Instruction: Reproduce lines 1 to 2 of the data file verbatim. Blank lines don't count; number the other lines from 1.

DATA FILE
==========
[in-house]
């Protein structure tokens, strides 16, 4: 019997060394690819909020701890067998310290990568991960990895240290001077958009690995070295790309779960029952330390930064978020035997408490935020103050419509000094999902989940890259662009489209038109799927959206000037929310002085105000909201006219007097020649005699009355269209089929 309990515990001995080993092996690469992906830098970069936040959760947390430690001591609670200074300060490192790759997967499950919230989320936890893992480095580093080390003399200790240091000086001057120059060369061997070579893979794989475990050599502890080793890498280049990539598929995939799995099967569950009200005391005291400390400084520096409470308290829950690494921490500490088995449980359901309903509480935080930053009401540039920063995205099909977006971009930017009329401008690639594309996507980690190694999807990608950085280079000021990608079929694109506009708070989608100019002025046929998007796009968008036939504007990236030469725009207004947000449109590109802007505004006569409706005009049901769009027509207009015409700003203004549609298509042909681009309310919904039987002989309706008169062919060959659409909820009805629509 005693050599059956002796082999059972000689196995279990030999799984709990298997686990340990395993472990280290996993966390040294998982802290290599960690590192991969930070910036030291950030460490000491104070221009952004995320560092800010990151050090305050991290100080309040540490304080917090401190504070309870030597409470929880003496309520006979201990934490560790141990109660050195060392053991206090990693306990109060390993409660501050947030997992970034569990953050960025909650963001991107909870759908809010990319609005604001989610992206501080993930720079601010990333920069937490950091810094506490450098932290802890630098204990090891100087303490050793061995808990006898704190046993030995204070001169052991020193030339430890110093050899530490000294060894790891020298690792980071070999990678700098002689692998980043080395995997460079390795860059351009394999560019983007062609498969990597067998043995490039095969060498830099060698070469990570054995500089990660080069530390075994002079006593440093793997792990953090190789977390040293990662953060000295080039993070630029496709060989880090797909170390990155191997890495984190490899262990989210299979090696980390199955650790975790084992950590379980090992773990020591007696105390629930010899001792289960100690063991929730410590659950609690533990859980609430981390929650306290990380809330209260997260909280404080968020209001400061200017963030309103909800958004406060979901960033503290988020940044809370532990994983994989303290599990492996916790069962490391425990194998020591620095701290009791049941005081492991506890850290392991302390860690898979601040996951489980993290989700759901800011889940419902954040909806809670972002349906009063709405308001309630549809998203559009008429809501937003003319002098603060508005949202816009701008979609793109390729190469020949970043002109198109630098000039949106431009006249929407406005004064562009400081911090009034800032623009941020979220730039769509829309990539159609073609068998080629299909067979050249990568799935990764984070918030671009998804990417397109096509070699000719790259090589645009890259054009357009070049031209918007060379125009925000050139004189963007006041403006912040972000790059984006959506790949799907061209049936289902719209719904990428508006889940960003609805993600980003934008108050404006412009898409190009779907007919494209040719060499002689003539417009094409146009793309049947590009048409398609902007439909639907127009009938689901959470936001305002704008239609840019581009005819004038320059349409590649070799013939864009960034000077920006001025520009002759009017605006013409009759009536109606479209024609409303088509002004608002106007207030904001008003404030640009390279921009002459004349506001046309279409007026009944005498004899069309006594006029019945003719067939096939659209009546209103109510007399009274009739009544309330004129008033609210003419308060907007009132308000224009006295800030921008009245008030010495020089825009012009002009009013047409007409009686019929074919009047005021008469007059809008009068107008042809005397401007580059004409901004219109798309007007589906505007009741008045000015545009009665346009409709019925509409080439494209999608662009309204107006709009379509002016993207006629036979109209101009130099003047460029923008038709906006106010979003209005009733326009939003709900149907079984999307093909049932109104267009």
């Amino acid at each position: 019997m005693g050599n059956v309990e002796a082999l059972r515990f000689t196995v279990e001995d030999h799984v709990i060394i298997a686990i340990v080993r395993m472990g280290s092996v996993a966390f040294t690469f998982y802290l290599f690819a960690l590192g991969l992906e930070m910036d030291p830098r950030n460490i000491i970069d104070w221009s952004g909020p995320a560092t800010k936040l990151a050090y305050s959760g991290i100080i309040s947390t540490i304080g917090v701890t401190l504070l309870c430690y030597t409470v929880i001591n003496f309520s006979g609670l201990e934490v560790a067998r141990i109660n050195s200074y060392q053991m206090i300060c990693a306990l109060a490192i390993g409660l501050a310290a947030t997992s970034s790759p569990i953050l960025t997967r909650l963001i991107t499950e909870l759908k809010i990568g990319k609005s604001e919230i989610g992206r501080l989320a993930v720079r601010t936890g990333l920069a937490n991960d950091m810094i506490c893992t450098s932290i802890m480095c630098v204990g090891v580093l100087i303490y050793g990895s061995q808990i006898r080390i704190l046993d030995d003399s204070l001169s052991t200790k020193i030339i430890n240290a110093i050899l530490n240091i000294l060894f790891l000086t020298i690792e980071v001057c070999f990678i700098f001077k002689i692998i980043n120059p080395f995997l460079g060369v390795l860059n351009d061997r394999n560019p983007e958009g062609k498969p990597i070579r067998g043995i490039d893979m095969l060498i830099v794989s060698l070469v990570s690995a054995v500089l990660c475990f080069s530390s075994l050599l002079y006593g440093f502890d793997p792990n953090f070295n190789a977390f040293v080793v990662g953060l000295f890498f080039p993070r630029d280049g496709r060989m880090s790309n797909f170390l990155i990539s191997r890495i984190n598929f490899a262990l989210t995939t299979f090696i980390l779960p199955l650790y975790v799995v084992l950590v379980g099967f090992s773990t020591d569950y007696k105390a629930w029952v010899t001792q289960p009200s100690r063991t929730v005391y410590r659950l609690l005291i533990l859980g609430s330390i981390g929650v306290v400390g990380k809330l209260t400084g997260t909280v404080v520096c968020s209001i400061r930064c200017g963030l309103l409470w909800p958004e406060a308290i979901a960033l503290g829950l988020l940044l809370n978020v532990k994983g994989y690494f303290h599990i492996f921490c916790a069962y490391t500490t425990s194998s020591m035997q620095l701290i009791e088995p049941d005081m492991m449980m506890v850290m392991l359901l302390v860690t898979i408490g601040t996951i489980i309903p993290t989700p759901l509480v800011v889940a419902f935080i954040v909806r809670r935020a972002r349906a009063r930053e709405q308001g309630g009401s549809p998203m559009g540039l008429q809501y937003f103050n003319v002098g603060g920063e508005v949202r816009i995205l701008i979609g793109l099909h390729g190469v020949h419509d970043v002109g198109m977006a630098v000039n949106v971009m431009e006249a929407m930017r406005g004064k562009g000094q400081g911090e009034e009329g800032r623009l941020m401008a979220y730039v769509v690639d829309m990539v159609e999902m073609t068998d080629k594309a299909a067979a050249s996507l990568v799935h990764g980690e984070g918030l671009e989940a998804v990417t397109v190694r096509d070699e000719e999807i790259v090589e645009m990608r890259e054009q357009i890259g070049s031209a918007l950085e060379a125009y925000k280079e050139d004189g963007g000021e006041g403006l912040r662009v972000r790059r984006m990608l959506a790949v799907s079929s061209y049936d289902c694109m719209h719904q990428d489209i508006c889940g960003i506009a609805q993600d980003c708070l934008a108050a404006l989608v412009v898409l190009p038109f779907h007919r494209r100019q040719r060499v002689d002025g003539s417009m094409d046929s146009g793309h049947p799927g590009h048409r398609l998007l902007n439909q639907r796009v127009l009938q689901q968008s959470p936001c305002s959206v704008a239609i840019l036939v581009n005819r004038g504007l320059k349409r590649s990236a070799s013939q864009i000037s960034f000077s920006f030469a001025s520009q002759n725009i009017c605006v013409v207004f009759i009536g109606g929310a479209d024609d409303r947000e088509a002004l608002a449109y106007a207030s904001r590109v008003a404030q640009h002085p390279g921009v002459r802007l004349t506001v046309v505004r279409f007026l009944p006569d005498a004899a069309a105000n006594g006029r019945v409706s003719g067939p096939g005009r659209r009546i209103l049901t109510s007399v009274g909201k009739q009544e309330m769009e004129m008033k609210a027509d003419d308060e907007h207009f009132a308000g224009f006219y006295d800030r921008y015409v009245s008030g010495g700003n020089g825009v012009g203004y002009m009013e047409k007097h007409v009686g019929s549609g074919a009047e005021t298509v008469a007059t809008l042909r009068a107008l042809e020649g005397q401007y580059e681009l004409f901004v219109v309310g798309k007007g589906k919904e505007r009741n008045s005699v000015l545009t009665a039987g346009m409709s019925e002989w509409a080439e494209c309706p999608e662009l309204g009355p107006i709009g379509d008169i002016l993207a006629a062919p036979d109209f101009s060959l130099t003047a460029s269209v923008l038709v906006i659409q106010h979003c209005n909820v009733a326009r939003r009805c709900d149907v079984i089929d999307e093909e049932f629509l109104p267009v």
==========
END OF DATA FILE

[in-house]
């Protein structure tokens, strides 16, 4: 019997060394690819909020701890067998310290990568991960990895240290001077958009690995070295790309779960029952330390930064978020035997408490935020103050419509000094999902989940890259662009489209038109799927959206000037929310002085105000909201006219007097020649005699009355269209089929 309990515990001995080993092996690469992906830098970069936040959760947390430690001591609670200074300060490192790759997967499950919230989320936890893992480095580093080390003399200790240091000086001057120059060369061997070579893979794989475990050599502890080793890498280049990539598929995939799995099967569950009200005391005291400390400084520096409470308290829950690494921490500490088995449980359901309903509480935080930053009401540039920063995205099909977006971009930017009329401008690639594309996507980690190694999807990608950085280079000021990608079929694109506009708070989608100019002025046929998007796009968008036939504007990236030469725009207004947000449109590109802007505004006569409706005009049901769009027509207009015409700003203004549609298509042909681009309310919904039987002989309706008169062919060959659409909820009805629509 005693050599059956002796082999059972000689196995279990030999799984709990298997686990340990395993472990280290996993966390040294998982802290290599960690590192991969930070910036030291950030460490000491104070221009952004995320560092800010990151050090305050991290100080309040540490304080917090401190504070309870030597409470929880003496309520006979201990934490560790141990109660050195060392053991206090990693306990109060390993409660501050947030997992970034569990953050960025909650963001991107909870759908809010990319609005604001989610992206501080993930720079601010990333920069937490950091810094506490450098932290802890630098204990090891100087303490050793061995808990006898704190046993030995204070001169052991020193030339430890110093050899530490000294060894790891020298690792980071070999990678700098002689692998980043080395995997460079390795860059351009394999560019983007062609498969990597067998043995490039095969060498830099060698070469990570054995500089990660080069530390075994002079006593440093793997792990953090190789977390040293990662953060000295080039993070630029496709060989880090797909170390990155191997890495984190490899262990989210299979090696980390199955650790975790084992950590379980090992773990020591007696105390629930010899001792289960100690063991929730410590659950609690533990859980609430981390929650306290990380809330209260997260909280404080968020209001400061200017963030309103909800958004406060979901960033503290988020940044809370532990994983994989303290599990492996916790069962490391425990194998020591620095701290009791049941005081492991506890850290392991302390860690898979601040996951489980993290989700759901800011889940419902954040909806809670972002349906009063709405308001309630549809998203559009008429809501937003003319002098603060508005949202816009701008979609793109390729190469020949970043002109198109630098000039949106431009006249929407406005004064562009400081911090009034800032623009941020979220730039769509829309990539159609073609068998080629299909067979050249990568799935990764984070918030671009998804990417397109096509070699000719790259090589645009890259054009357009070049031209918007060379125009925000050139004189963007006041403006912040972000790059984006959506790949799907061209049936289902719209719904990428508006889940960003609805993600980003934008108050404006412009898409190009779907007919494209040719060499002689003539417009094409146009793309049947590009048409398609902007439909639907127009009938689901959470936001305002704008239609840019581009005819004038320059349409590649070799013939864009960034000077920006001025520009002759009017605006013409009759009536109606479209024609409303088509002004608002106007207030904001008003404030640009390279921009002459004349506001046309279409007026009944005498004899069309006594006029019945003719067939096939659209009546209103109510007399009274009739009544309330004129008033609210003419308060907007009132308000224009006295800030921008009245008030010495020089825009012009002009009013047409007409009686019929074919009047005021008469007059809008009068107008042809005397401007580059004409901004219109798309007007589906505007009741008045000015545009009665346009409709019925509409080439494209999608662009309204107006709009379509002016993207006629036979109209101009130099003047460029923008038709906006106010979003209005009733326009939003709900149907079984999307093909049932109104267009």